Questions to Address
The questions we wanted to address with our tests included questions that struck us when we first started using the acetone vapour treatment methods including:
Finishing Procedure: How should I treat my part (duration and number of finishing cycles) to get the best finish quality?
- Drying: How long does it take for the parts to dry completely?
- Layer Height: Does it significantly affect the finishing process we need to use?
- Dimensions: How much do they change?
- Bleed: If I have two colours touching each other, will the colour bleed across from one into the other?
- Filament: Does treatment change significantly with filament colour or manufacturer?
Acetone Smoothing: Finishing Procedure
The first thing we wanted to test was how long we should leave a part in the acetone vapour and if it’s better to carry out the treatment with multiple shorter repetitions instead of one long session for more delicate objects. We used three samples for each test: a Ctrl-V test (vers. 1) print as well as a 1 cm3 and a 2cm3 cube. We tested acetone treatment durations of 15, 30, 45, 60 and 120 mins and repeated each treatment until we saw noticeable damage to the sample (testing to destruction – huzzah!). Between each treatment cycle (repetition) the sample was allowed to dry overnight. Depending on the degree of damage visible we graded our results as seen in Figure 1 below.
Using this method, the best results were obtained using 2-3 repetitions of 30 minutes. 3-4 repetitions of 15 minutes can also be used but this is more time consuming due to the drying time in between each treatment repetition and so not worth the extra effort except perhaps with exceptionally delicate 3D prints. However, it is worth noting that the samples used (ctrl-V test version 1, 1 cm3 and 2 cm3 cubes) were already relatively delicate. When working with larger, more robust samples we found that these can take around 1 or 2 repetitions of 1 hour though treatment times of 2 hours straight seemed to be excessive.
The next factor we tested was how long the acetone would take to dry. We did this by weighing our samples (Ctrl-V test, 1cm3 & 2cm3 cubes) then placing them into the acetone vapour for 15, 30, 45 and 60 minutes then repeatedly measuring the mass of the objects as they dried after treatment. The increase in the mass of the objects that we see here is due to the acetone left in the plastic from treatment. Ideally we’d want to see the plastic dry completely and lose all of this extra mass but what we saw in our data is that some of the acetone seems to remain in the ABS plastic even after 150 hours of drying time! Despite this, the parts were usable and dry to the touch after drying overnight so for practicality we fixed our drying time at 1-2 days, depending on the size of the part.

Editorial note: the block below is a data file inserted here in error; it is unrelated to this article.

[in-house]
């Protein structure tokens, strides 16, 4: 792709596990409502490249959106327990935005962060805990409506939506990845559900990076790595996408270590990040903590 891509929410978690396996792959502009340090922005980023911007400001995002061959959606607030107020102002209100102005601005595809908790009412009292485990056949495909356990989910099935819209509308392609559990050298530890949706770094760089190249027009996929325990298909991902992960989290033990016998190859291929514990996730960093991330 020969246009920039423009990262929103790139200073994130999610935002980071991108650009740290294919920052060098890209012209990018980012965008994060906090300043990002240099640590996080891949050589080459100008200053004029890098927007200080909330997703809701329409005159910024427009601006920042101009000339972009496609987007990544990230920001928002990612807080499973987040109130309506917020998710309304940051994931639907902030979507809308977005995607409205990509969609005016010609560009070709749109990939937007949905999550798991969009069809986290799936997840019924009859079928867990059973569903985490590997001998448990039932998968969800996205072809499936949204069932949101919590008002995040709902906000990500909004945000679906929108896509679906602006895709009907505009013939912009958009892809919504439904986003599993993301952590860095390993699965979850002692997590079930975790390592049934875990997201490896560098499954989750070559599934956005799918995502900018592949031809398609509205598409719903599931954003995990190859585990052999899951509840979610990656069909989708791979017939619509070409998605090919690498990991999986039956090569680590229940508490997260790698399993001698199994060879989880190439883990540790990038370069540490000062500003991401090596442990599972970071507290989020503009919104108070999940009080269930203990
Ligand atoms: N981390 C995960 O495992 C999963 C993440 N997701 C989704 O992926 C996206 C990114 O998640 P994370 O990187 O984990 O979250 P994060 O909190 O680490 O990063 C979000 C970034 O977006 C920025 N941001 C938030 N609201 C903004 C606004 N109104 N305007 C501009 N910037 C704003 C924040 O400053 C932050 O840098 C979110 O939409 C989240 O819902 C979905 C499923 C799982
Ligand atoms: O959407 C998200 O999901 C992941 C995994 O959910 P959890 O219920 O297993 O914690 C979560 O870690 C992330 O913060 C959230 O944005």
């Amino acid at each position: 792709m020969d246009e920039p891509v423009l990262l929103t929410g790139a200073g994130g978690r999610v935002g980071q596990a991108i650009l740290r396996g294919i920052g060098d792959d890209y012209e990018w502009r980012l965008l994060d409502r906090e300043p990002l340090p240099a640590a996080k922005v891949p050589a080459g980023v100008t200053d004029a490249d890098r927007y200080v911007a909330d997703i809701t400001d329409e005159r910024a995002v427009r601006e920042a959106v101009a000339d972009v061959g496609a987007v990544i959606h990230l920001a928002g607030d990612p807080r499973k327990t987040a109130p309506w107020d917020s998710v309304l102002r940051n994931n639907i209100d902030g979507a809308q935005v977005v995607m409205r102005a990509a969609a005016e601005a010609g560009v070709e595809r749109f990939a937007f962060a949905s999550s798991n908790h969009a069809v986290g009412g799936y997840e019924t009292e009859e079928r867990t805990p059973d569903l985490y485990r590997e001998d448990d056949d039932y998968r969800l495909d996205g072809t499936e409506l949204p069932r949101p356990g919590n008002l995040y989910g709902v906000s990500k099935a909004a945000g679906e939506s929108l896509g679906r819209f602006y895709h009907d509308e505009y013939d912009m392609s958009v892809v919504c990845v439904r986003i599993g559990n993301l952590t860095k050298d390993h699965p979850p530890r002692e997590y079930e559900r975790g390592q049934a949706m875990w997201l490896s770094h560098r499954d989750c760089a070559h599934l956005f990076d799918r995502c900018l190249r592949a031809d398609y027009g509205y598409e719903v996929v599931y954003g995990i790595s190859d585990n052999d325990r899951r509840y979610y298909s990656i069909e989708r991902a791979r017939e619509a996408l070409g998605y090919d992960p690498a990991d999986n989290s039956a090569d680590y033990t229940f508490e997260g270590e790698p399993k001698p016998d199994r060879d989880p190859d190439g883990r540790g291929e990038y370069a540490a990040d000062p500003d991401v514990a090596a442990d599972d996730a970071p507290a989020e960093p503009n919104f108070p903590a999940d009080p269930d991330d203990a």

Another quick test that we did was to check how the layer height would affect the final surface finish quality after treatment and whether it would significantly affect the number of treatments required. We printed the same three sample types in 0.1, 0.2 and 0.3 mm layer height and treated them using the repetitions of 30 minutes treatment method since this provided the best results, as described above.
Since the 0.1 mm layer height provides a smoother surface, we’d expect treatment for these samples to take fewer repetitions or show a smoother surface after the same amount of treatment cycles. Our tests confirmed this with the 0.1 mm samples demonstrating the best surface finish after 3 cycles of 30 minutes, as expected. The 0.2 and 0.3 mm samples, however, were harder to distinguish. Both had comparably good surface finishes after 3 cycles of 30 minutes. In conclusion, the differences seen between these samples was not large enough to warrant a change in our finishing procedure based on the layer height setting.
So far so good…
So, we found that 2-3 repetitions of 30 minutes seemed to provide the best results for small delicate items such as our test samples but in later work we found that more robust samples seemed to be better served by 1 or 2 repetitions of 1 hour treatment. Some acetone seems to remain in the parts even after 150 hours of drying but the parts are typically dry enough for use after drying for 1-2 days, depending on the size of the part. The layer height did not show a significant enough effect on the finish to merit a change in our finishing procedure (duration and treatment repetitions)
But as we mentioned in beforehand, we also considered the changes in the dimensions, whether two different colours would bleed into one another when finishing as well as starting to check for differences in finish between different filaments.